Generally, I am of the opinion that people don’t learn from history, but I may have to adjust my belief on that one. I was reading a piece by David Woolner on Salon (read here) comparing the governmental response to the economic crisis today to that in the 1930’s, and I had sort of an epiphany on the subject. Woolner’s position is that in the 1930’s there was a strong hero in FDR who recognized the economic catastrophe facing the country and moved aggressively to deal with that emergency. Statesmen from both parties in Congress responded positively for the good of the country. What we are missing today, Woolner laments, are political leaders who will act appropriately to remedy our current economic crisis. Woolner places the blame on an inactive Congress, whose failure to pass responsive legislation fuels the continuing decline of the middle class.
A couple of factual points sprung to mind as I was reading: Firstly, Congress didn’t act immediately in the face of the Depression as Woolner suggests. FDR got a lot of political goodwill to work with precisely because the suffering public struggled through a couple of years of economic crisis without much aid and was by then so angry at his do-nothing predecessor, Herbert Hoover, whose actions more resemble that of Congress today, that they went for FDR in a landslide. It was the paltry response (largely driven by ideology) of Hoover’s Republican administration that drove popular support for FDR’s efforts at more aggressive remedies. The public was then demanding action by its leadership. It’s tempting to conclude from this that the Republicans of today are acting just as they did in the past — only there was a Democratic sweep in the 1930’s that left Republican opposition unable to block many of FDR’s efforts, enabling New Deal success. However, I think it’s a mistake to presume that opposition back then failed utterly — which brings me to Woolner’s assertion that bipartisan cooperation led Congress to act in the 1930’s in ways they don’t now. Conservatives didn’t have sufficient numbers in Congress to block New Deal legislation completely, but they didn’t just roll over and play dead (or join the president’s efforts). They found other ways to take on the president’s agenda too. I am reminded, for example, of the fight leading to the “court-packing” fiasco. When the conservative Supreme Court shot down his programs as unconstitutional, FDR threatened to rework the Court and fill it with his appointees. FDR lost some political capital in that fight and the Supreme Court did as well. It was a kind of lose-lose situation that helped temper recovery programs thereafter (and reigned in both sides somewhat). Still, the economy limped along; it did not fully bounce back until war expenditures brought a boom. Thus, Woolner’s suggestion that governmental action saved the middle class is misleading as well.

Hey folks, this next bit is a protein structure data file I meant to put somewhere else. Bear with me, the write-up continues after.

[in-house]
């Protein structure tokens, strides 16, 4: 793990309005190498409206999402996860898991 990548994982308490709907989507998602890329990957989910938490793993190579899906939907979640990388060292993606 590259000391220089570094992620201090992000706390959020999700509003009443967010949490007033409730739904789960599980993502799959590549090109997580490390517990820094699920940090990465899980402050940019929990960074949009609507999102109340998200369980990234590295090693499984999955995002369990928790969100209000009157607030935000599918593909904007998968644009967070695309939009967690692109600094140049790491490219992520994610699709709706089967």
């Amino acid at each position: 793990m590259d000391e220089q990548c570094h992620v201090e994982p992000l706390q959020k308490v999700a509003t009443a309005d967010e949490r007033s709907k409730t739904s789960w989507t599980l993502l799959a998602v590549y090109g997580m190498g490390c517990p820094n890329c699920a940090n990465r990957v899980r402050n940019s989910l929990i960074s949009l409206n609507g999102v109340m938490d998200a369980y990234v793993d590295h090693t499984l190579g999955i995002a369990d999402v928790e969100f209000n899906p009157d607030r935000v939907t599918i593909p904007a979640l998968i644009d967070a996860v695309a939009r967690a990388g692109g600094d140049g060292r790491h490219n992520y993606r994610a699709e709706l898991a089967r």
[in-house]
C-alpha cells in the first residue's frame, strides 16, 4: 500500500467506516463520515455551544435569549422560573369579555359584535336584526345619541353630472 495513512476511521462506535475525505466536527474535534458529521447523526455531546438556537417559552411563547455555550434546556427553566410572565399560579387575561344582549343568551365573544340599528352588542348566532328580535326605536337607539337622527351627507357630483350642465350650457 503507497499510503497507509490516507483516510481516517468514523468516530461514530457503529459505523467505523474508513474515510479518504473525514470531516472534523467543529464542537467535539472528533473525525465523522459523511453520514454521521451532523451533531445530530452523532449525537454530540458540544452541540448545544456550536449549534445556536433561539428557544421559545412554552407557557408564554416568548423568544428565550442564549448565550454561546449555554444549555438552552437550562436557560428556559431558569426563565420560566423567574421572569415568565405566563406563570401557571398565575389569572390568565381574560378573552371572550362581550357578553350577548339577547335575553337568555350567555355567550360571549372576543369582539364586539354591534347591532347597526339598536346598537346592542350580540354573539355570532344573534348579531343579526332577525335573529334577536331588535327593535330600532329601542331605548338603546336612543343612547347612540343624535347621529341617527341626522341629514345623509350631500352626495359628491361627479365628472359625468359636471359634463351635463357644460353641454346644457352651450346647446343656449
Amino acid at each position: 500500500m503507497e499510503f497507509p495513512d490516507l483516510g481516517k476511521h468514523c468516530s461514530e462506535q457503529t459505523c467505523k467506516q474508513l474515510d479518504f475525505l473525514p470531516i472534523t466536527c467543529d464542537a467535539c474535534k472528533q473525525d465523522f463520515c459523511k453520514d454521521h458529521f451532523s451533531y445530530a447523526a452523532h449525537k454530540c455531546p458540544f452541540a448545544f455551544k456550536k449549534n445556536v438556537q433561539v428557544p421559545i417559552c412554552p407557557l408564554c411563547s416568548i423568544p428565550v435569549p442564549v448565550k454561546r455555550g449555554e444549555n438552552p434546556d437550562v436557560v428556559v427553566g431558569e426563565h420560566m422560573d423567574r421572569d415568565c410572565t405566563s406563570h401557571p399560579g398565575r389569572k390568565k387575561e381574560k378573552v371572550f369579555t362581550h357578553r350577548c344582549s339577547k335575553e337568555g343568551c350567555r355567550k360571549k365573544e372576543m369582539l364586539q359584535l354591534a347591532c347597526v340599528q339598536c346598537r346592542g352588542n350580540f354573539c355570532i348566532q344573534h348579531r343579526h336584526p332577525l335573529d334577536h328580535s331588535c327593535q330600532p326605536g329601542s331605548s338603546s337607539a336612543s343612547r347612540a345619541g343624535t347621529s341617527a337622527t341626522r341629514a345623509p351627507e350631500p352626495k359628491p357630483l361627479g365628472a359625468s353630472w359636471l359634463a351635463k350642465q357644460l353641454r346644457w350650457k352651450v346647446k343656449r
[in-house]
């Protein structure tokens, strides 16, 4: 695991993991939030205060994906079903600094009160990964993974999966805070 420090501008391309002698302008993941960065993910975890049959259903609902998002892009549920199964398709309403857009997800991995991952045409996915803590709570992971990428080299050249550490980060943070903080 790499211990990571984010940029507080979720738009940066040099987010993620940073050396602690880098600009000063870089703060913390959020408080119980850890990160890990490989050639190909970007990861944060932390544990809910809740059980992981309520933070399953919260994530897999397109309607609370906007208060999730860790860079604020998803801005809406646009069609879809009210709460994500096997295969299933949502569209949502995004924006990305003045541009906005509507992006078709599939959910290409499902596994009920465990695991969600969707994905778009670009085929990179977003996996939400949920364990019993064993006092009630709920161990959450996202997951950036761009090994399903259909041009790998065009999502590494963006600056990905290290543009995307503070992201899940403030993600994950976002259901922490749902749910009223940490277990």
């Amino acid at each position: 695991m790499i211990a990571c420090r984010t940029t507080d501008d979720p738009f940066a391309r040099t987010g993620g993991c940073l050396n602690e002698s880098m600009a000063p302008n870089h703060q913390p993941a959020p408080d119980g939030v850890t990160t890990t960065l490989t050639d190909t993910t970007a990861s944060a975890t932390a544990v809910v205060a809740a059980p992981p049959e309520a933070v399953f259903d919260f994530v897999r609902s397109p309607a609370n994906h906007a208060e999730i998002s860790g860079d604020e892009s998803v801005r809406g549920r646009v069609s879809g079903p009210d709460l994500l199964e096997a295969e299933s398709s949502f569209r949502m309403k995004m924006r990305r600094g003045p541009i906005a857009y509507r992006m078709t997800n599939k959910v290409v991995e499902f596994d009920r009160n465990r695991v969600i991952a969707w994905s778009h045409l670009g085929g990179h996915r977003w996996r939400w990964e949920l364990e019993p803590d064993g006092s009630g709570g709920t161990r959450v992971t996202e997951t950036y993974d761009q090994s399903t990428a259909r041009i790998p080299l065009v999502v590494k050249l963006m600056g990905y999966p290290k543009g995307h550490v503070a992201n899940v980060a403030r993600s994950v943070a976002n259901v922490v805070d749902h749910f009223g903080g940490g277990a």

It occurred to me as I was thinking about all this, though, that the Republicans may be acting the way they are today because they did actually learn something from the political wranglings of the Depression. (I’d like to say both sides have learned, but I think the Democrats are still afraid of unbridled stimulus spending, which is the lesson liberals suggest was to be taken from the 1930’s: we didn’t pump enough deficit spending into the economy to bring real recovery. So, apparently, they share their predecessor’s fear on this point and experience has not led them to increased comfort with balls to the wall Keynesianism.) Republicans remain bitter at the success of FDR’s programs — they resent the massive growth of the federal bureaucracy under that president and demands for smaller government have become a constant refrain from them since (although this was one of their positions before — it gained steam in the wake of FDR’s “statism”). From experience, they learned that they could not undo all of what FDR and the Democrats instituted. Once programs are implemented, it’s very hard to eliminate them — particularly when they provide welcome services to the public (think: unemployment benefits, minimum wage). The expansion of the federal government under FDR has stuck in the Republican’s craw, then, ever since.
I think they learned from that, and their conclusion is that their predecessors didn’t fight FDR (who, in all fairness, was much more popular with the public than Obama — which gives them an opening) hard enough. Perhaps, also, they saw in the limited wins at the Supreme Court against FDR a blueprint for taking on the current president’s agenda. So, I think it’s fair to conclude that the obstructionist Congress we have today is a result of the history (or Republican experience of it) of the Depression. The Republicans are determined not to make the mistakes of the past, which left them with a much more powerful federal government and, incidentally, also secured Democratic control over the White House for an extended number of years. Ideologically and politically, for them, history teaches that success requires absolute obstructionism, and this time, they benefit from different public sentiment as well. Their PR campaign taps into that and is packaged much better — with broader appeal — than the one fielded during the Depression. Thus, it appears that the Republicans are eager not to let history repeat itself. I stand corrected.